But really, if you really made a good faith effort to sit and watch Marie Kondo’s show or read her book, you’d immediately understand that she is not equating a book filled with joy to a book that sparks joy.

So if your floor to ceiling wall of books brings you joy, keep them all! Keep the books you only bought because you felt like you were supposed to have read them, the books that exes with bad taste gave you, the books you have multiple copies of. If they truly bring you joy, keep them.

It’s exactly what Marie Kondo would want.

The thing is, I wasn’t even particularly a fan of Marie Kondo before all of this backlash started. I’d never read her book and I watched one episode of her show, enjoyed the principles, then decided I didn’t need to watch an entire season to learn how to implement them and never started the second episode.

But I get suspicious when I see a lot of white people outraged over something a person of color has done or said. And because I’m a creature of salt and spite and suspicion, I decided to go back and watch all of Tidying Up with Marie Kondo and then went ahead and bought her book.

And here’s what I found: Marie Kondo is one of the gentlest, sweetest lifestyle guides I’ve ever come across.

In fact, what struck me most about both the show and the book is that other than the ‘rule’ of holding everything and seeing if they bring you joy, Marie Kondo offers very little prescriptive advice. She talks about what works for her — fully embracing that it might not work for you, specifically — and gives suggestions and asks good questions, but she is very gentle and kind and lacking any kind of judgmental tone or attitude that I’m so used to seeing from her American counterparts.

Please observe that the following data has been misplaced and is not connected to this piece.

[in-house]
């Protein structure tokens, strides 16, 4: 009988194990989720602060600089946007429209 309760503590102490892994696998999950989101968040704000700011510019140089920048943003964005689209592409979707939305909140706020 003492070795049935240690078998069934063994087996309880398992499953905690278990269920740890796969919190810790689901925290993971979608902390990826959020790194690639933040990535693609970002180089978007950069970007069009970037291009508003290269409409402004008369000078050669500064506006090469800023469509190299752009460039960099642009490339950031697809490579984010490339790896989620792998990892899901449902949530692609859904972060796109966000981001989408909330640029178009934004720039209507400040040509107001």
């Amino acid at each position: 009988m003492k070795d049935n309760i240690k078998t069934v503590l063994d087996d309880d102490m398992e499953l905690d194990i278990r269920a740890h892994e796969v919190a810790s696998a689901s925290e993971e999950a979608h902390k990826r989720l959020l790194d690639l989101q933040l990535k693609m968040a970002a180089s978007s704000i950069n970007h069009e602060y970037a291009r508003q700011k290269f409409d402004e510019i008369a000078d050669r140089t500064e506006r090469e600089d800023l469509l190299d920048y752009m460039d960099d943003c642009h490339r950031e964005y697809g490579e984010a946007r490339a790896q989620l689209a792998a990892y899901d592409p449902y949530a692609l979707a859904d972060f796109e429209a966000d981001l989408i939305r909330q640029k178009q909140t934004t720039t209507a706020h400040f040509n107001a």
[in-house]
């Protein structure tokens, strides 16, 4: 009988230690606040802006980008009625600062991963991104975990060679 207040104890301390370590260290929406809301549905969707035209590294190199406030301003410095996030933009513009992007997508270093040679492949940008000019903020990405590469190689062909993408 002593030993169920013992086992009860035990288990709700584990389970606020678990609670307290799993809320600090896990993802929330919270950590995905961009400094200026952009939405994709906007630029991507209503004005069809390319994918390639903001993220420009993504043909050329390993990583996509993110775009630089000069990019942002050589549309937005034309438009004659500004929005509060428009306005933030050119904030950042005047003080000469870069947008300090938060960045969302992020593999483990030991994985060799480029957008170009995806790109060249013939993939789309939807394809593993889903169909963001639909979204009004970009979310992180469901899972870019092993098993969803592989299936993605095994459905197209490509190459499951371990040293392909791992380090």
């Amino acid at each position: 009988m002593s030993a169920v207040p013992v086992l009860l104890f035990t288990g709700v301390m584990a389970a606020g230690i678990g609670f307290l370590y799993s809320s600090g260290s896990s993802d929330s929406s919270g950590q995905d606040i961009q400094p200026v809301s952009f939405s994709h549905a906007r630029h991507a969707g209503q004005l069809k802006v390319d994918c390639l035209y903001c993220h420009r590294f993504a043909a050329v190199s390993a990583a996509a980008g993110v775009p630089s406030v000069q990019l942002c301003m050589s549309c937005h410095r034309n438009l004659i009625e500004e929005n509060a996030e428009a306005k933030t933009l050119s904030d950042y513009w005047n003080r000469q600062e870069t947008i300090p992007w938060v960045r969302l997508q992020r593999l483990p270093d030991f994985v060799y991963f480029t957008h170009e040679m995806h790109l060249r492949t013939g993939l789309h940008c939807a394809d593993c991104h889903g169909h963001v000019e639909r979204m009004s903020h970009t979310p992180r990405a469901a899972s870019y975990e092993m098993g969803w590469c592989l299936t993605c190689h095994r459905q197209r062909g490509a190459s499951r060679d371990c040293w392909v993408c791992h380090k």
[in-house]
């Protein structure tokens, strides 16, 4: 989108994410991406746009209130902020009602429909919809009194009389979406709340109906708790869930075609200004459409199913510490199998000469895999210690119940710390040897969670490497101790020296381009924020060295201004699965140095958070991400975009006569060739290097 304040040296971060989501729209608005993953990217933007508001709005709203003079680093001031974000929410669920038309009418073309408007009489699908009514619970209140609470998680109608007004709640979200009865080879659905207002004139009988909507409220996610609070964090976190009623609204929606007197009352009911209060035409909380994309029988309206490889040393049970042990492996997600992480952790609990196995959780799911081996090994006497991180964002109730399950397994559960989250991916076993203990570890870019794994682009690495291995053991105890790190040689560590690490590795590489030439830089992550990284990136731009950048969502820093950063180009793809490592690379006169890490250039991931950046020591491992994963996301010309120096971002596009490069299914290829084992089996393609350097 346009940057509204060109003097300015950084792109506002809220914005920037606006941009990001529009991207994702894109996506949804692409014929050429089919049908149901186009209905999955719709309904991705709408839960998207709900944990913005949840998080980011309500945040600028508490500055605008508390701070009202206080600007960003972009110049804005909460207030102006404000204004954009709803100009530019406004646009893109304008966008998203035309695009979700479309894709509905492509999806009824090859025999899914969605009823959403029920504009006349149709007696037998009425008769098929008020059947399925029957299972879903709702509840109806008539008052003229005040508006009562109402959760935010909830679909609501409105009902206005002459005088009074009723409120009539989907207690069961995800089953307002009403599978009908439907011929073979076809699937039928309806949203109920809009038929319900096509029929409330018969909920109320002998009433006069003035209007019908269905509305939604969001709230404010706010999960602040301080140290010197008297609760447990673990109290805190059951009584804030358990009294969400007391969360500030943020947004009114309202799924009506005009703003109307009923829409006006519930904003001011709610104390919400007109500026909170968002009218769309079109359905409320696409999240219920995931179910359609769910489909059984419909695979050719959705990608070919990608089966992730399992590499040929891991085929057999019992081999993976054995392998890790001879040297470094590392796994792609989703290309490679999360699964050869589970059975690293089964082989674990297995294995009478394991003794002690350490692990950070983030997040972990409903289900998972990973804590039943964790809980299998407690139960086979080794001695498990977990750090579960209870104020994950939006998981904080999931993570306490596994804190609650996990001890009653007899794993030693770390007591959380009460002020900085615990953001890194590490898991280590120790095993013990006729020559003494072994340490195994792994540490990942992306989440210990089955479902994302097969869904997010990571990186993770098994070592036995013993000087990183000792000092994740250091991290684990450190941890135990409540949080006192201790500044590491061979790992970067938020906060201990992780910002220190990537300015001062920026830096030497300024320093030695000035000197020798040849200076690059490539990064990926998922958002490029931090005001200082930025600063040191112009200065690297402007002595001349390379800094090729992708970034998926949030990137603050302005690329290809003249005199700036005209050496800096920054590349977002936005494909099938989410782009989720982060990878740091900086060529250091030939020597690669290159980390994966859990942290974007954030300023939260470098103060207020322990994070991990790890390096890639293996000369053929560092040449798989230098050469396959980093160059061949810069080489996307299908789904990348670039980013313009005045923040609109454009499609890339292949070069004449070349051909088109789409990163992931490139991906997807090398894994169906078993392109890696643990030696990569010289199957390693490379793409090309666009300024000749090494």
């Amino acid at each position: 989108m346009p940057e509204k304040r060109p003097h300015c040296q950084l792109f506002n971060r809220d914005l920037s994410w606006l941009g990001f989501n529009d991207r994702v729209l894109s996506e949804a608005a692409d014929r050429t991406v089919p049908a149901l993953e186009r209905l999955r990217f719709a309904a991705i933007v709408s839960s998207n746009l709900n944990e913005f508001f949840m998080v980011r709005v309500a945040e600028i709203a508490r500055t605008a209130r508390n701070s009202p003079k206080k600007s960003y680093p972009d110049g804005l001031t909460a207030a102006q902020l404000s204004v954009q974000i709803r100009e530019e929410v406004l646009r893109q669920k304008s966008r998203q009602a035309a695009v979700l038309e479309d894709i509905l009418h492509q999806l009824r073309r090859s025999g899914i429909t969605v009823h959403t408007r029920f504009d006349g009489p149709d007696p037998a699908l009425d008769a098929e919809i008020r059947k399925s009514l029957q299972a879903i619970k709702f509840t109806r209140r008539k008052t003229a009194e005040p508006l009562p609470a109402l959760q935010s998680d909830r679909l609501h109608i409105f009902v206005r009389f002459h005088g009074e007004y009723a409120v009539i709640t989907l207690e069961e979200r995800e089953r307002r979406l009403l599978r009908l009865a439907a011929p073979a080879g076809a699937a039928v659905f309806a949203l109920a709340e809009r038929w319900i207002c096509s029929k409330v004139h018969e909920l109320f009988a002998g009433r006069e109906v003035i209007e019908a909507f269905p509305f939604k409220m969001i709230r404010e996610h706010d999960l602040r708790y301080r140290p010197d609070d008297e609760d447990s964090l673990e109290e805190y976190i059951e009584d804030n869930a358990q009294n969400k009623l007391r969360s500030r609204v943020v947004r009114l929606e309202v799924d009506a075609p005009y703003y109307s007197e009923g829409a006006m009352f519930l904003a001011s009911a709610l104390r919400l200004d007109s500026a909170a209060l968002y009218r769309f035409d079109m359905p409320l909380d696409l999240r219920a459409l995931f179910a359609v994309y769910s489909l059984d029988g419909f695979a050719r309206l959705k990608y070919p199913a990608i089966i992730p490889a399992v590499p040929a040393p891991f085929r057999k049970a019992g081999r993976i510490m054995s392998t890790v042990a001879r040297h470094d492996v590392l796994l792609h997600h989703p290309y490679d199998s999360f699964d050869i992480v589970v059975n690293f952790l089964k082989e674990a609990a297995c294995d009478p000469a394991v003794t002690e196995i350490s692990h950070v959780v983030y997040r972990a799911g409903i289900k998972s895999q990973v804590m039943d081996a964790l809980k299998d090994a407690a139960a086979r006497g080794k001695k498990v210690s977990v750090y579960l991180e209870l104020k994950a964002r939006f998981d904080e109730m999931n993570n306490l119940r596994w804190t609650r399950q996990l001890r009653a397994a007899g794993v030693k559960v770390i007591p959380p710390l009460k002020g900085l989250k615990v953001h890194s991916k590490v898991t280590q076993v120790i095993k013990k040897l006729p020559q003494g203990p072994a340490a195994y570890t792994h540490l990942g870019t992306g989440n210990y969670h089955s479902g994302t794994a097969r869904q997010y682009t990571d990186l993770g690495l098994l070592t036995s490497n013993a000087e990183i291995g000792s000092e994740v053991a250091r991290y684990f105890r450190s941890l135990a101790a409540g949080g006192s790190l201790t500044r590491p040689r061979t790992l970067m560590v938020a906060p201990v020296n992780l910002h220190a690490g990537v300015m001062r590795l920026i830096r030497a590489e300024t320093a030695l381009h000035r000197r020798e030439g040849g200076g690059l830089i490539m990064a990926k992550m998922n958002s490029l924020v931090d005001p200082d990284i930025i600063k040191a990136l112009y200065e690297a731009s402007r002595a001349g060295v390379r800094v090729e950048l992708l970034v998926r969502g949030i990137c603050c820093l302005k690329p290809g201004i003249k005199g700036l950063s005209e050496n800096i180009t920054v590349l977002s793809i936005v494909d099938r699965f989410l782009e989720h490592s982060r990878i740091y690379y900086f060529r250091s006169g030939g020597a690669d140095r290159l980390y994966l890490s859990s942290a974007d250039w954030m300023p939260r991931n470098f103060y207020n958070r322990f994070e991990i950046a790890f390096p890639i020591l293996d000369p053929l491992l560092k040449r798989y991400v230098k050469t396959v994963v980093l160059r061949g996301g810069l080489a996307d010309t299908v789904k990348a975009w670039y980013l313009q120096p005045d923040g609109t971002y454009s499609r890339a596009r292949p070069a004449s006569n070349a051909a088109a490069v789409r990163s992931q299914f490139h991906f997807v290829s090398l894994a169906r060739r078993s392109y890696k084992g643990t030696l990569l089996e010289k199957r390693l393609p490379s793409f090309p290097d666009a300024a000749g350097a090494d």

In both her show and in her book, she outlines what has and hasn’t worked for her, gives suggestions on what may work for you and is exceptionally flexible with people so that together they can find the right amount of stuff that brings them joy.

And for this, she’s been called a monster, been compared to both real and fictional dictators, had her words obfuscated, taken out of context or made up altogether to demonize her.

It’s all so very frustrating to me.

Because it’s not like the idea of tidying up is new. This is a country where minimalism and its principles have been a fad for decades.